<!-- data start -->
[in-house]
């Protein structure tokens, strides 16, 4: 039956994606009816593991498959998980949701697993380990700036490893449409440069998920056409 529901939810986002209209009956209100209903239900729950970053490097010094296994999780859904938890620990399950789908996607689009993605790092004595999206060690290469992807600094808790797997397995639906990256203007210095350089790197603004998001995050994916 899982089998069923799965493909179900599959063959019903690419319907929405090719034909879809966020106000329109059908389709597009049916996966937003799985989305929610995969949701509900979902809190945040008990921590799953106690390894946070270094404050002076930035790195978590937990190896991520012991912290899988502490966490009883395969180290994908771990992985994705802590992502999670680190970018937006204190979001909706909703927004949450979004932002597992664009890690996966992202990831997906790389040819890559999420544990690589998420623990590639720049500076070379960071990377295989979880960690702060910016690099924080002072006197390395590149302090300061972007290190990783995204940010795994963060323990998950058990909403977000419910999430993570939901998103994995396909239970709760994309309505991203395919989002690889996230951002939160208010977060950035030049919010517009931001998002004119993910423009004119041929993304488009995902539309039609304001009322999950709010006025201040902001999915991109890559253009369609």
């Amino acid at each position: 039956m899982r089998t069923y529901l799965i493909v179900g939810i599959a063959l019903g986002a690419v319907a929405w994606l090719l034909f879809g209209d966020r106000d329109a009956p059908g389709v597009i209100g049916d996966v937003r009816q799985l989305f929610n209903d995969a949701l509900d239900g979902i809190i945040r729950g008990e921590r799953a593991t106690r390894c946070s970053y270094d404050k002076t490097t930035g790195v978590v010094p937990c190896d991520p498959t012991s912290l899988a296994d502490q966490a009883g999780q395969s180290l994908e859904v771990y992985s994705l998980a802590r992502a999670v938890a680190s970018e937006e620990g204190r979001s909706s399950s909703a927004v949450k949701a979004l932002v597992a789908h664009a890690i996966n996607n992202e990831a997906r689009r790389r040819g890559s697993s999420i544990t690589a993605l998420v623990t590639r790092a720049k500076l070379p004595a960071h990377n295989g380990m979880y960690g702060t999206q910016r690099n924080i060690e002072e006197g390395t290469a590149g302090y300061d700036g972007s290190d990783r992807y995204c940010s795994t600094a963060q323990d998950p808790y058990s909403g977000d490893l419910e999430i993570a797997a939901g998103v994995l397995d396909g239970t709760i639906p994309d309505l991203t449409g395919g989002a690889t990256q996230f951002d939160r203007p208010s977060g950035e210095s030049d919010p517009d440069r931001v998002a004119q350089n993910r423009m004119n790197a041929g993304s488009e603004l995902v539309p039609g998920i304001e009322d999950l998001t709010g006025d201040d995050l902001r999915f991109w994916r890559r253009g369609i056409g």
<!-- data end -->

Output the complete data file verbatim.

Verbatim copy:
[in-house]
């Protein structure tokens, strides 16, 4: 039956994606009816593991498959998980949701697993380990700036490893449409440069998920056409 529901939810986002209209009956209100209903239900729950970053490097010094296994999780859904938890620990399950789908996607689009993605790092004595999206060690290469992807600094808790797997397995639906990256203007210095350089790197603004998001995050994916 899982089998069923799965493909179900599959063959019903690419319907929405090719034909879809966020106000329109059908389709597009049916996966937003799985989305929610995969949701509900979902809190945040008990921590799953106690390894946070270094404050002076930035790195978590937990190896991520012991912290899988502490966490009883395969180290994908771990992985994705802590992502999670680190970018937006204190979001909706909703927004949450979004932002597992664009890690996966992202990831997906790389040819890559999420544990690589998420623990590639720049500076070379960071990377295989979880960690702060910016690099924080002072006197390395590149302090300061972007290190990783995204940010795994963060323990998950058990909403977000419910999430993570939901998103994995396909239970709760994309309505991203395919989002690889996230951002939160208010977060950035030049919010517009931001998002004119993910423009004119041929993304488009995902539309039609304001009322999950709010006025201040902001999915991109890559253009369609």
């Amino acid at each position: 039956m899982r089998t069923y529901l799965i493909v179900g939810i599959a063959l019903g986002a690419v319907a929405w994606l090719l034909f879809g209209d966020r106000d329109a009956p059908g389709v597009i209100g049916d996966v937003r009816q799985l989305f929610n209903d995969a949701l509900d239900g979902i809190i945040r729950g008990e921590r799953a593991t106690r390894c946070s970053y270094d404050k002076t490097t930035g790195v978590v010094p937990c190896d991520p498959t012991s912290l899988a296994d502490q966490a009883g999780q395969s180290l994908e859904v771990y992985s994705l998980a802590r992502a999670v938890a680190s970018e937006e620990g204190r979001s909706s399950s909703a927004v949450k949701a979004l932002v597992a789908h664009a890690i996966n996607n992202e990831a997906r689009r790389r040819g890559s697993s999420i544990t690589a993605l998420v623990t590639r790092a720049k500076l070379p004595a960071h990377n295989g380990m979880y960690g702060t999206q910016r690099n924080i060690e002072e006197g390395t290469a590149g302090y300061d700036g972007s290190d990783r992807y995204c940010s795994t600094a963060q323990d998950p808790y058990s909403g977000d490893l419910e999430i993570a797997a939901g998103v994995l397995d396909g239970t709760i639906p994309d309505l991203t449409g395919g989002a690889t990256q996230f951002d939160r203007p208010s977060g950035e210095s030049d919010p517009d440069r931001v998002a004119q350089n993910r423009m004119n790197a041929g993304s488009e603004l995902v539309p039609g998920i304001e009322d999950l998001t709010g006025d201040d995050l902001r999915f991109w994916r890559r253009g369609i056409g």